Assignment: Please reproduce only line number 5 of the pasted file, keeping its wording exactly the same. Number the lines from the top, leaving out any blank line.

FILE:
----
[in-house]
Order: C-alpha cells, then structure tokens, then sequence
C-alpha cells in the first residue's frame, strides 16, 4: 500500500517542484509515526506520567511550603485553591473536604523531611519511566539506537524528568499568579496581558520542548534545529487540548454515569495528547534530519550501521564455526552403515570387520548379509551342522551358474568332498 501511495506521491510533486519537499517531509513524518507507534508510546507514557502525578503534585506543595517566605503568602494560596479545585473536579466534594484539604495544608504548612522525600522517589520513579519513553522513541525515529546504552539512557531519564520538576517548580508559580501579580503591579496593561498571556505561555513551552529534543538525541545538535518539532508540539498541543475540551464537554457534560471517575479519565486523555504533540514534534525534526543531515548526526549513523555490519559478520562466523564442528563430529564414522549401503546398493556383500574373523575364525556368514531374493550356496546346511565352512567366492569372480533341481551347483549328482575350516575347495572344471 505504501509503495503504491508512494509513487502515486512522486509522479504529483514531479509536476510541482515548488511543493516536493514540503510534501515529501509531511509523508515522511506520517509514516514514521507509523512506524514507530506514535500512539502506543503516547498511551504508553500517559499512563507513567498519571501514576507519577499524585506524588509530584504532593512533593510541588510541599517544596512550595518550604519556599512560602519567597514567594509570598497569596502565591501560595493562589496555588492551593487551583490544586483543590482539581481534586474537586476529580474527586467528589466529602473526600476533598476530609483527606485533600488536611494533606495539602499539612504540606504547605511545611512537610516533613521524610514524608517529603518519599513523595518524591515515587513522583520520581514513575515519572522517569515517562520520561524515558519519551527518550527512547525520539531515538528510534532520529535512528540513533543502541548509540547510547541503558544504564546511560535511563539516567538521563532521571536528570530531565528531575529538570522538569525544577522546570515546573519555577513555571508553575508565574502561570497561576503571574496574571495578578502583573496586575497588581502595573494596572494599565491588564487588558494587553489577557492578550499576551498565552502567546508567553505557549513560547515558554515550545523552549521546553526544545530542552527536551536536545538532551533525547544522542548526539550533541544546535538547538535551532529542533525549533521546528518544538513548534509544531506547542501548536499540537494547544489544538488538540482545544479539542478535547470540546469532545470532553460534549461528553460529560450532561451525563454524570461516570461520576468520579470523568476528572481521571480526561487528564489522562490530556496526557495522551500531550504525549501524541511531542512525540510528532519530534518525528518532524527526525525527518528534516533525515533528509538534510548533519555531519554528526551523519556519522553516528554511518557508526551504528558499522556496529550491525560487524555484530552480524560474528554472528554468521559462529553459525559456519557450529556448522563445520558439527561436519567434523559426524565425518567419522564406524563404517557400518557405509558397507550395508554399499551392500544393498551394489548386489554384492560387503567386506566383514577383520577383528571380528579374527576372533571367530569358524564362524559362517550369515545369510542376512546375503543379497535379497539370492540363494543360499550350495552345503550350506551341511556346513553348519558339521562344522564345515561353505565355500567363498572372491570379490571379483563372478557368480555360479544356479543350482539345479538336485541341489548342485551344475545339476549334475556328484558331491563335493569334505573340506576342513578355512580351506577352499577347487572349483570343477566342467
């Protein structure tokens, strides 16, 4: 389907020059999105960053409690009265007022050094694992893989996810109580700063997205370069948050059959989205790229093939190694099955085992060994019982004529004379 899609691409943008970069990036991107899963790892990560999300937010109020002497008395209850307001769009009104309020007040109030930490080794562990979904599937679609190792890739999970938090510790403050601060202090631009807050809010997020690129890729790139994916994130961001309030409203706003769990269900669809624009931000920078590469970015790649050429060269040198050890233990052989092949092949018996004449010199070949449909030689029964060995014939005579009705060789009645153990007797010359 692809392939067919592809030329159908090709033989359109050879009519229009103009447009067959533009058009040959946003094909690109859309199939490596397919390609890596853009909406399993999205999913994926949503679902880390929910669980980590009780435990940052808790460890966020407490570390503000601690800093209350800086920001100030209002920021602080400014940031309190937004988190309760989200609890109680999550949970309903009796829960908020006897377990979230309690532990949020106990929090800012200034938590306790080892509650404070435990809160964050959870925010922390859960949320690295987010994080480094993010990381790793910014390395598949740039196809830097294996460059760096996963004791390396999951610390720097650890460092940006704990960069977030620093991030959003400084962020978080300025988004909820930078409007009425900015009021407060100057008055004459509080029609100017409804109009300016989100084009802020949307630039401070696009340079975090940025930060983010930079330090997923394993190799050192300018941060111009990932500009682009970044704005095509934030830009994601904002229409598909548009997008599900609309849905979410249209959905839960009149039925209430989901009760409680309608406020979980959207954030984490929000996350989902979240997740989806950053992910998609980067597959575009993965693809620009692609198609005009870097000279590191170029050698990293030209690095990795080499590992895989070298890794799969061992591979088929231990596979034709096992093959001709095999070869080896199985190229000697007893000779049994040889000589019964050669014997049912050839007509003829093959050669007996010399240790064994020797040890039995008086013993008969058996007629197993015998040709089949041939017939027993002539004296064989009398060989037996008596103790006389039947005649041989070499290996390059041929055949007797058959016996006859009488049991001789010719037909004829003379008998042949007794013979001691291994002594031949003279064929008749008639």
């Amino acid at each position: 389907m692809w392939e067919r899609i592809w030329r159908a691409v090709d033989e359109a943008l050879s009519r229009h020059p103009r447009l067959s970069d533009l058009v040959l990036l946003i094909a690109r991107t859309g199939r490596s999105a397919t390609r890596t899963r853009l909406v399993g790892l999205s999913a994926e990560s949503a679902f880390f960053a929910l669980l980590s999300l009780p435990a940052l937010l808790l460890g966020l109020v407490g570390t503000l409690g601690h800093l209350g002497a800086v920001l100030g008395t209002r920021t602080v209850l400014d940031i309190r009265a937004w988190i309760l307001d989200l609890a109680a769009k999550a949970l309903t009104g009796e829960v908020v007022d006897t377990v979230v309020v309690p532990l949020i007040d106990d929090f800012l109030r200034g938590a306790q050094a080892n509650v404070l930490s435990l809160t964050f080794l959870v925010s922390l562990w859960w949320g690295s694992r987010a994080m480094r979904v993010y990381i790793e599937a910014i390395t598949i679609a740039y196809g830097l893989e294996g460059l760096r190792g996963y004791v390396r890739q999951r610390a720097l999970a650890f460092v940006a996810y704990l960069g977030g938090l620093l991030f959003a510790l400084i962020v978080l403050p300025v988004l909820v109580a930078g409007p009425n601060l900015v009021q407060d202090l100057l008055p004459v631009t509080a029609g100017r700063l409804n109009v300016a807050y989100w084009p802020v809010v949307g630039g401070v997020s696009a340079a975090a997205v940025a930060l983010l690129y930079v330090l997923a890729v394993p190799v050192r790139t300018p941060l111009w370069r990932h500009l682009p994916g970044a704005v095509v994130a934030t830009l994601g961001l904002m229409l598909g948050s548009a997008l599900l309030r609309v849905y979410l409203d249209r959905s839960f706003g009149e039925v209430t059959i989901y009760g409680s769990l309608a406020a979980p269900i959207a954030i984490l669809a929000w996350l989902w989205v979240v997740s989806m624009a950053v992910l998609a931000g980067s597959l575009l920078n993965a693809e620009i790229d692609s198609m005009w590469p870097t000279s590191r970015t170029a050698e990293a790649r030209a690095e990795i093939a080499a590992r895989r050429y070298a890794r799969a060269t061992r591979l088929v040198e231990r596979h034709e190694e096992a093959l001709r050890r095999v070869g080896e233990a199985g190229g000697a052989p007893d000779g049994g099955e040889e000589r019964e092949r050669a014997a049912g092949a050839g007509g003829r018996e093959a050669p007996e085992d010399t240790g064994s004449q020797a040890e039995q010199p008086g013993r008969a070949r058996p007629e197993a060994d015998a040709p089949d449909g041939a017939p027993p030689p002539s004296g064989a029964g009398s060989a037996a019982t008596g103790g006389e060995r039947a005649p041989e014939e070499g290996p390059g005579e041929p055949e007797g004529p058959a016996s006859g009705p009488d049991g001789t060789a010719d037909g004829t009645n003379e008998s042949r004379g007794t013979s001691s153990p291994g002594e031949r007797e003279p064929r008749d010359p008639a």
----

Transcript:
């Amino acid at each position: 389907m692809w392939e067919r899609i592809w030329r159908a691409v090709d033989e359109a943008l050879s009519r229009h020059p103009r447009l067959s970069d533009l058009v040959l990036l946003i094909a690109r991107t859309g199939r490596s999105a397919t390609r890596t899963r853009l909406v399993g790892l999205s999913a994926e990560s949503a679902f880390f960053a929910l669980l980590s999300l009780p435990a940052l937010l808790l460890g966020l109020v407490g570390t503000l409690g601690h800093l209350g002497a800086v920001l100030g008395t209002r920021t602080v209850l400014d940031i309190r009265a937004w988190i309760l307001d989200l609890a109680a769009k999550a949970l309903t009104g009796e829960v908020v007022d006897t377990v979230v309020v309690p532990l949020i007040d106990d929090f800012l109030r200034g938590a306790q050094a080892n509650v404070l930490s435990l809160t964050f080794l959870v925010s922390l562990w859960w949320g690295s694992r987010a994080m480094r979904v993010y990381i790793e599937a910014i390395t598949i679609a740039y196809g830097l893989e294996g460059l760096r190792g996963y004791v390396r890739q999951r610390a720097l999970a650890f460092v940006a996810y704990l960069g977030g938090l620093l991030f959003a510790l400084i962020v978080l403050p300025v988004l909820v109580a930078g409007p009425n601060l900015v009021q407060d202090l100057l008055p004459v631009t509080a029609g100017r700063l409804n109009v300016a807050y989100w084009p802020v809010v949307g630039g401070v997020s696009a340079a975090a997205v940025a930060l983010l690129y930079v330090l997923a890729v394993p190799v050192r790139t300018p941060l111009w370069r990932h500009l682009p994916g970044a704005v095509v994130a934030t830009l994601g961001l904002m229409l598909g948050s548009a997008l599900l309030r609309v849905y979410l409203d249209r959905s839960f706003g009149e039925v209430t059959i989901y009760g409680s769990l309608a406020a979980p269900i959207a954030i984490l669809a929000w996350l989902w989205v979240v997740s989806m624009a950053v992910l998609a931000g980067s597959l575009l920078n993965a693809e620009i790229d692609s198609m005009w590469p870097t000279s590191r970015t170029a050698e990293a790649r030209a690095e990795i093939a080499a590992r895989r050429y070298a890794r799969a060269t061992r591979l088929v040198e231990r596979h034709e190694e096992a093959l001709r050890r095999v070869g080896e233990a199985g190229g000697a052989p007893d000779g049994g099955e040889e000589r019964e092949r050669a014997a049912g092949a050839g007509g003829r018996e093959a050669p007996e085992d010399t240790g064994s004449q020797a040890e039995q010199p008086g013993r008969a070949r058996p007629e197993a060994d015998a040709p089949d449909g041939a017939p027993p030689p002539s004296g064989a029964g009398s060989a037996a019982t008596g103790g006389e060995r039947a005649p041989e014939e070499g290996p390059g005579e041929p055949e007797g004529p058959a016996s006859g009705p009488d049991g001789t060789a010719d037909g004829t009645n003379e008998s042949r004379g007794t013979s001691s153990p291994g002594e031949r007797e003279p064929r008749d010359p008639a």